Advertiser Disclosure

Credit Card Debt Shrank in Early 2017

Credit Card Data, Credit Cards
With so many websites offering free financial tools, it can be hard to know whom to trust. At NerdWallet, we spend literally 1,000s of hours researching partner offers and following strict editorial integrity to match you with the perfect choice. We even share how we make money so you can enjoy our expert advice and researched recommendations with total clarity and confidence.
household-debt-update-q1-2017

Household debt in the U.S. increased slightly in all loan categories except for credit card debt during the first quarter of 2017, according to NerdWallet research. Credit card debt decreased by almost 2%, or more than $300, per household. Mortgage debt had the most significant change this quarter, increasing by 2.15%, or almost $4,000, per household.

Average balance for households with each type of debt:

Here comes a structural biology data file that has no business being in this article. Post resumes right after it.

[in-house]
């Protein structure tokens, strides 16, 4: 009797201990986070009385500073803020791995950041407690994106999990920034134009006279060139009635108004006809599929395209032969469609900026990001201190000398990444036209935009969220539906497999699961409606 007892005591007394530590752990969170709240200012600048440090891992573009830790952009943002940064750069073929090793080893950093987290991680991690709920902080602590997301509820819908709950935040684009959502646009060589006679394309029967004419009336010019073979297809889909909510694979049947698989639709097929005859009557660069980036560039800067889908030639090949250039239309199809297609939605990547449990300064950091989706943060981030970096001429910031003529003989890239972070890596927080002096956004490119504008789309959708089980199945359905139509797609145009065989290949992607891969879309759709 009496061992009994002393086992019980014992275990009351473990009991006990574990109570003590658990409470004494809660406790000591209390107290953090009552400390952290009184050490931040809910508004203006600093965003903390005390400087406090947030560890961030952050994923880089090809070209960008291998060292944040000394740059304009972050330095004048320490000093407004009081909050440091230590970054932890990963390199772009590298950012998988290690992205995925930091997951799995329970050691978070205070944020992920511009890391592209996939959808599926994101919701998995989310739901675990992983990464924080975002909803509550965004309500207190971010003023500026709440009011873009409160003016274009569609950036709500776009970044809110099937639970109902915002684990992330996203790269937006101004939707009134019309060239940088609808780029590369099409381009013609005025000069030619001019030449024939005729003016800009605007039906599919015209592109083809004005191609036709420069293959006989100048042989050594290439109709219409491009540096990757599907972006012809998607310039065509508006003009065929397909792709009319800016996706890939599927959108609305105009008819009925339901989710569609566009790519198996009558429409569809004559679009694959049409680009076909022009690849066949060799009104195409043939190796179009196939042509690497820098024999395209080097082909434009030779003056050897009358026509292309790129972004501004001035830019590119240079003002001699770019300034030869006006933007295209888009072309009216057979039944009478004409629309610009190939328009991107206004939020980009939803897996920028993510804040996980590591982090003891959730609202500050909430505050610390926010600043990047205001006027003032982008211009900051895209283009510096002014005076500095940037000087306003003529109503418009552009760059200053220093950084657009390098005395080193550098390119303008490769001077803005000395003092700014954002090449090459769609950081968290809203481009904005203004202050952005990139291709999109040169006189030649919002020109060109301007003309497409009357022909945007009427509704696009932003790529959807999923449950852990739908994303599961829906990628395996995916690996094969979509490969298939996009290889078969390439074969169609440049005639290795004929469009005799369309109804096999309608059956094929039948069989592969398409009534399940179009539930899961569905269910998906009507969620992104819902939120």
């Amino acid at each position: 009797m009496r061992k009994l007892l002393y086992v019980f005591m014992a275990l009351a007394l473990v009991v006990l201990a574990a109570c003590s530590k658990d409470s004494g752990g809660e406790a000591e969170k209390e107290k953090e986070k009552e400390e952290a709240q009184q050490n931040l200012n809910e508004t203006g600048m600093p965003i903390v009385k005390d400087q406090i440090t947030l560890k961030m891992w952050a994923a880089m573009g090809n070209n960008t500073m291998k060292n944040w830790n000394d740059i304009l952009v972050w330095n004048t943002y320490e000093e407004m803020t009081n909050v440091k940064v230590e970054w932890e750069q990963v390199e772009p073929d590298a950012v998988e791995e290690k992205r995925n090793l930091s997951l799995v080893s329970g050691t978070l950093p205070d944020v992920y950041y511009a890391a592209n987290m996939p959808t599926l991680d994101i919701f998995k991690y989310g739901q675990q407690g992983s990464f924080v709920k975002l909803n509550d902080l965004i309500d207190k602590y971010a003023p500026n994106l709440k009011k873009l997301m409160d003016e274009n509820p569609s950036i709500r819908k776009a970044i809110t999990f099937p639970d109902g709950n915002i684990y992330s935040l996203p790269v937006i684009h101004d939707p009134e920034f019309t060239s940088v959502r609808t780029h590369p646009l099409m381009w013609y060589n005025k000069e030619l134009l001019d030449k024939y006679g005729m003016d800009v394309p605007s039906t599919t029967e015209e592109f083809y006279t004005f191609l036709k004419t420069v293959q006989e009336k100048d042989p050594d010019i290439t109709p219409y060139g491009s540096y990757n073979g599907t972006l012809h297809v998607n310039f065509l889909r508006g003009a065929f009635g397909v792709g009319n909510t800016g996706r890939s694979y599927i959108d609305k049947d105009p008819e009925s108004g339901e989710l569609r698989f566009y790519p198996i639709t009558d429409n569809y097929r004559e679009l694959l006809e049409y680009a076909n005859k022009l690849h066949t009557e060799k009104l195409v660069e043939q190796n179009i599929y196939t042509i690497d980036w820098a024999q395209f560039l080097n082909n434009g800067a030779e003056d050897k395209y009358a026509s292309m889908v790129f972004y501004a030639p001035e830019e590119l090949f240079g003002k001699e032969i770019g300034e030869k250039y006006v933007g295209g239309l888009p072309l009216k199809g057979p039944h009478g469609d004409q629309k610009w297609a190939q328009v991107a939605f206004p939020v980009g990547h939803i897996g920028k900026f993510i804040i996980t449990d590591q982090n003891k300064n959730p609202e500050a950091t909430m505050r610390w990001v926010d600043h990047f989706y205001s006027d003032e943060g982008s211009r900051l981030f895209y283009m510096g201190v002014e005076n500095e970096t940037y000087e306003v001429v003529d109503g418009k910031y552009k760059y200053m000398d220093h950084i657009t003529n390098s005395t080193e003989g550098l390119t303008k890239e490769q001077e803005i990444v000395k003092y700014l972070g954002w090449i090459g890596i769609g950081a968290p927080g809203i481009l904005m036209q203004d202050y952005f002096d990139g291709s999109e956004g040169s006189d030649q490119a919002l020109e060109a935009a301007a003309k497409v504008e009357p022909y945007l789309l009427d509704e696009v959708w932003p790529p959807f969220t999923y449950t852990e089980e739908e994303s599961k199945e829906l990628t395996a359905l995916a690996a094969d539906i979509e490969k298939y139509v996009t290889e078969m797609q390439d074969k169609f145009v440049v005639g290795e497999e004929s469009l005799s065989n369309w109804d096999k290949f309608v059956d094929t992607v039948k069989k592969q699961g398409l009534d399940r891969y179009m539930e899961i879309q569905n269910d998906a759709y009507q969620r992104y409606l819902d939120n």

Q4 2016 Q1 2017 Change
Credit cards $16,748 $16,425 –1.93%
Mortgages $176,222 $180,018 2.15%
Auto loans $28,948 $29,058 0.38%
Student loans $49,905 $50,868 1.93%
Any type of debt $134,643 $135,924 0.95%

 

“We often see a drop in credit card debt in the first quarter as people work to meet their New Year’s goals and in some cases put extra money toward those efforts,” says Kimberly Palmer, NerdWallet’s credit cards expert. “At the same time as they are paying off credit card debt, the numbers show that people are taking on loans to help them meet long-term goals, such as homeownership. Overall, that generally spells good news for consumers, since mortgages tend to be low-interest debt on a useful, and in some cases appreciating, asset.

“For those consumers trying to get their finances on track for the year, it’s usually a good idea to prioritize paying off any high-interest credit card debt, which often comes with interest and fees, while continuing to make steady, on-time payments on other forms of debt, including student loans, auto loans and mortgages. Keeping those accounts in good standing helps build a strong credit history, which in turn makes it easier to have access to lower-interest-rate loans in the future.”

Erin El Issa is a staff writer at NerdWallet, a personal finance website. Email: erin@nerdwallet.com. Twitter: @Erin_El_Issa.